Sony prohibits the sale of player characters and artefacts. However despite this a recent report demonstrated that the value of the real world economy that surrounds EverQuest, as measured by eBay transactions, would place the world of EverQuest 77th in the league table of global economies, one place behind Russia.

Sony’s argument for banning extra-game trading is that this distorts game play. That is Sony maintain that they are protecting a greater good i.e. the rights of their ‘citizens’, and that they have a duty to do so.

Any game that does explicitly enable a real world economy e.g. Project Entropia – a game currently in development that intends to use PED’s (Project Entropy Dollars) a virtual currency that will bought with real currency, will carry with it the responsibly commensurate with this. That is, one would expect the game system to use similar quality mechanism as those used by financial institutions not only to protect financial transactions but to protect the economic value of characters and artefacts.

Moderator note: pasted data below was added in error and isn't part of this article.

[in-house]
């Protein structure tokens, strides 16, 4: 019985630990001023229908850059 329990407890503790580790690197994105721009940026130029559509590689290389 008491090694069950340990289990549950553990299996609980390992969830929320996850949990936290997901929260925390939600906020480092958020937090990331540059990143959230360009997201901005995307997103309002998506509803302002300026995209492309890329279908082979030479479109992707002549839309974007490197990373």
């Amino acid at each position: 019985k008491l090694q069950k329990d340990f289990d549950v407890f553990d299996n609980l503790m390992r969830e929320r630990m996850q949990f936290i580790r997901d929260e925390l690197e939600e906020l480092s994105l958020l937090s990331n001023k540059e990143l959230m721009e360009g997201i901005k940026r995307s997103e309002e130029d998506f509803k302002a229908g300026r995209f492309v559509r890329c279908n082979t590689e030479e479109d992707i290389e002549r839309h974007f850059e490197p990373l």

Given the present state of MMORPG’s and the limits of action within these games Sony’s present position is ethically defensible. However, if Sony were itself to seek to sell EverQuest or any part there of their position would come under question.

Further as games progress in sophistication and the scope for individual to create unique characters and artefacts within the game world grows, game developer’s argument for ownership of this IPR becomes less tenable. In the creation of future games, developers need to take this into account and modify their organizational structure, development methodologies, game design and legal stance accordingly.